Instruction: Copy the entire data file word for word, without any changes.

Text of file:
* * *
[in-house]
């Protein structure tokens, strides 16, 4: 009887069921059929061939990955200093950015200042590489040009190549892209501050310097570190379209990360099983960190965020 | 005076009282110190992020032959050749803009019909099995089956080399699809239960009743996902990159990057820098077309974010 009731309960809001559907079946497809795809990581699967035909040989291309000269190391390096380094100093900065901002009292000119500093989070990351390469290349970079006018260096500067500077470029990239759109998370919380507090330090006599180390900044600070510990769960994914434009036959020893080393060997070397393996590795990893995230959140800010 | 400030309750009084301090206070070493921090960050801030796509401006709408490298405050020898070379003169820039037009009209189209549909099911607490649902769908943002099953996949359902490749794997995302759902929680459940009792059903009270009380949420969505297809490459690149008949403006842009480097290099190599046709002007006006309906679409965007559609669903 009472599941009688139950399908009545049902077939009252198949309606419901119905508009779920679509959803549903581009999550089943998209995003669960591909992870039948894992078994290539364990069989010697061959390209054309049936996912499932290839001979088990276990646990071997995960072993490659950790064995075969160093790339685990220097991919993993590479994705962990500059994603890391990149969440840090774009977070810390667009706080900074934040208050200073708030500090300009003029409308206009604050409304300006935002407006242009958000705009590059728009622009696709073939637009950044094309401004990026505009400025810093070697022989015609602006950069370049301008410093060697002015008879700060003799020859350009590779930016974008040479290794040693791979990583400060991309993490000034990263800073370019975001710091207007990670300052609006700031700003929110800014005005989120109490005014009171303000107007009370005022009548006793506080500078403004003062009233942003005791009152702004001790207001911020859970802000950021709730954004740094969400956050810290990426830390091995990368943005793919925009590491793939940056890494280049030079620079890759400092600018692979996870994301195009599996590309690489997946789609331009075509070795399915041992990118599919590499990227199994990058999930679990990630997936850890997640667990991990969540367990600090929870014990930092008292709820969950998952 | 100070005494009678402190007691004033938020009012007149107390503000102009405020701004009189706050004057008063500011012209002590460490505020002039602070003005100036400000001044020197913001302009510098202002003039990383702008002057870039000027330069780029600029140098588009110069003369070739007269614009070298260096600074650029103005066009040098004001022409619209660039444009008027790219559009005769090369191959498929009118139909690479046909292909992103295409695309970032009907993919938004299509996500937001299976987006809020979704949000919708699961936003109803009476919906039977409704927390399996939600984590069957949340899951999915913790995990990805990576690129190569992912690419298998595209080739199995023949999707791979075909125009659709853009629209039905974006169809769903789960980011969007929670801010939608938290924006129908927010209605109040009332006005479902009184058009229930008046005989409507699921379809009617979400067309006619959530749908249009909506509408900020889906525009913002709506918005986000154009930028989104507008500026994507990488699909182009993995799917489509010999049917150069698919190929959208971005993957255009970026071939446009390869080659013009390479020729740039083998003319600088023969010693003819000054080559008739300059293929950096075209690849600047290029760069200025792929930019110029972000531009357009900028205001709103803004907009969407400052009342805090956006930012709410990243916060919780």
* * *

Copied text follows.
[in-house]
């Protein structure tokens, strides 16, 4: 009887069921059929061939990955200093950015200042590489040009190549892209501050310097570190379209990360099983960190965020 | 005076009282110190992020032959050749803009019909099995089956080399699809239960009743996902990159990057820098077309974010 009731309960809001559907079946497809795809990581699967035909040989291309000269190391390096380094100093900065901002009292000119500093989070990351390469290349970079006018260096500067500077470029990239759109998370919380507090330090006599180390900044600070510990769960994914434009036959020893080393060997070397393996590795990893995230959140800010 | 400030309750009084301090206070070493921090960050801030796509401006709408490298405050020898070379003169820039037009009209189209549909099911607490649902769908943002099953996949359902490749794997995302759902929680459940009792059903009270009380949420969505297809490459690149008949403006842009480097290099190599046709002007006006309906679409965007559609669903 009472599941009688139950399908009545049902077939009252198949309606419901119905508009779920679509959803549903581009999550089943998209995003669960591909992870039948894992078994290539364990069989010697061959390209054309049936996912499932290839001979088990276990646990071997995960072993490659950790064995075969160093790339685990220097991919993993590479994705962990500059994603890391990149969440840090774009977070810390667009706080900074934040208050200073708030500090300009003029409308206009604050409304300006935002407006242009958000705009590059728009622009696709073939637009950044094309401004990026505009400025810093070697022989015609602006950069370049301008410093060697002015008879700060003799020859350009590779930016974008040479290794040693791979990583400060991309993490000034990263800073370019975001710091207007990670300052609006700031700003929110800014005005989120109490005014009171303000107007009370005022009548006793506080500078403004003062009233942003005791009152702004001790207001911020859970802000950021709730954004740094969400956050810290990426830390091995990368943005793919925009590491793939940056890494280049030079620079890759400092600018692979996870994301195009599996590309690489997946789609331009075509070795399915041992990118599919590499990227199994990058999930679990990630997936850890997640667990991990969540367990600090929870014990930092008292709820969950998952 | 100070005494009678402190007691004033938020009012007149107390503000102009405020701004009189706050004057008063500011012209002590460490505020002039602070003005100036400000001044020197913001302009510098202002003039990383702008002057870039000027330069780029600029140098588009110069003369070739007269614009070298260096600074650029103005066009040098004001022409619209660039444009008027790219559009005769090369191959498929009118139909690479046909292909992103295409695309970032009907993919938004299509996500937001299976987006809020979704949000919708699961936003109803009476919906039977409704927390399996939600984590069957949340899951999915913790995990990805990576690129190569992912690419298998595209080739199995023949999707791979075909125009659709853009629209039905974006169809769903789960980011969007929670801010939608938290924006129908927010209605109040009332006005479902009184058009229930008046005989409507699921379809009617979400067309006619959530749908249009909506509408900020889906525009913002709506918005986000154009930028989104507008500026994507990488699909182009993995799917489509010999049917150069698919190929959208971005993957255009970026071939446009390869080659013009390479020729740039083998003319600088023969010693003819000054080559008739300059293929950096075209690849600047290029760069200025792929930019110029972000531009357009900028205001709103803004907009969407400052009342805090956006930012709410990243916060919780």